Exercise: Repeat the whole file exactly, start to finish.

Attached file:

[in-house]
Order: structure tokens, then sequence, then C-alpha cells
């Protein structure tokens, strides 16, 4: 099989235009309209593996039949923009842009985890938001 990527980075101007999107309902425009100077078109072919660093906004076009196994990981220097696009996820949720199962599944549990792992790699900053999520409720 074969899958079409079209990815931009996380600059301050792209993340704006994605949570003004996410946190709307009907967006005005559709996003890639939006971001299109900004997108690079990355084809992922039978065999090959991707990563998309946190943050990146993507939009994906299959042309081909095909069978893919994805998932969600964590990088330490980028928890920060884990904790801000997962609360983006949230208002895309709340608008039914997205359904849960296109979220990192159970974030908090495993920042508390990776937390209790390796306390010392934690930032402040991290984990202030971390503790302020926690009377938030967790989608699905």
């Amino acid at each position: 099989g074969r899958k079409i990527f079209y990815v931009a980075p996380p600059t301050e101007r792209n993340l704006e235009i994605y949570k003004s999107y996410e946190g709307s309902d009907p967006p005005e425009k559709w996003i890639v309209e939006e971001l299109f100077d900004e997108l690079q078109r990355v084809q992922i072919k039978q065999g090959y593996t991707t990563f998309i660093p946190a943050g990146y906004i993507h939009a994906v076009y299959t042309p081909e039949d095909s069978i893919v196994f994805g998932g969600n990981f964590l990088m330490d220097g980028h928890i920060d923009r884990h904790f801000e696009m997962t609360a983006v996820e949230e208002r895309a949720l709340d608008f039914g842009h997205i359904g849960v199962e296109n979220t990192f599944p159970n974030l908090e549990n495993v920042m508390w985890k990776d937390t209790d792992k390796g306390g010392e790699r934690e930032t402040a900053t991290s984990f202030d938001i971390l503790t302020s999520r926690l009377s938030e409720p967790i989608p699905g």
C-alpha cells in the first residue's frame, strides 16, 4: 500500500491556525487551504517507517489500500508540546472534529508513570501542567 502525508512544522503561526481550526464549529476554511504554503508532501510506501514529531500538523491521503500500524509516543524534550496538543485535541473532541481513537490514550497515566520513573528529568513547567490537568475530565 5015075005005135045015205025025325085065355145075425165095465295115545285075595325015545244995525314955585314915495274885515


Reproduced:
[in-house]
Order: structure tokens, then sequence, then C-alpha cells
């Protein structure tokens, strides 16, 4: 099989235009309209593996039949923009842009985890938001 990527980075101007999107309902425009100077078109072919660093906004076009196994990981220097696009996820949720199962599944549990792992790699900053999520409720 074969899958079409079209990815931009996380600059301050792209993340704006994605949570003004996410946190709307009907967006005005559709996003890639939006971001299109900004997108690079990355084809992922039978065999090959991707990563998309946190943050990146993507939009994906299959042309081909095909069978893919994805998932969600964590990088330490980028928890920060884990904790801000997962609360983006949230208002895309709340608008039914997205359904849960296109979220990192159970974030908090495993920042508390990776937390209790390796306390010392934690930032402040991290984990202030971390503790302020926690009377938030967790989608699905």
């Amino acid at each position: 099989g074969r899958k079409i990527f079209y990815v931009a980075p996380p600059t301050e101007r792209n993340l704006e235009i994605y949570k003004s999107y996410e946190g709307s309902d009907p967006p005005e425009k559709w996003i890639v309209e939006e971001l299109f100077d900004e997108l690079q078109r990355v084809q992922i072919k039978q065999g090959y593996t991707t990563f998309i660093p946190a943050g990146y906004i993507h939009a994906v076009y299959t042309p081909e039949d095909s069978i893919v196994f994805g998932g969600n990981f964590l990088m330490d220097g980028h928890i920060d923009r884990h904790f801000e696009m997962t609360a983006v996820e949230e208002r895309a949720l709340d608008f039914g842009h997205i359904g849960v199962e296109n979220t990192f599944p159970n974030l908090e549990n495993v920042m508390w985890k990776d937390t209790d792992k390796g306390g010392e790699r934690e930032t402040a900053t991290s984990f202030d938001i971390l503790t302020s999520r926690l009377s938030e409720p967790i989608p699905g």
C-alpha cells in the first residue's frame, strides 16, 4: 500500500491556525487551504517507517489500500508540546472534529508513570501542567 502525508512544522503561526481550526464549529476554511504554503508532501510506501514529531500538523491521503500500524509516543524534550496538543485535541473532541481513537490514550497515566520513573528529568513547567490537568475530565 5015075005005135045015205025025325085065355145075425165095465295115545285075595325015545244995525314955585314915495274885515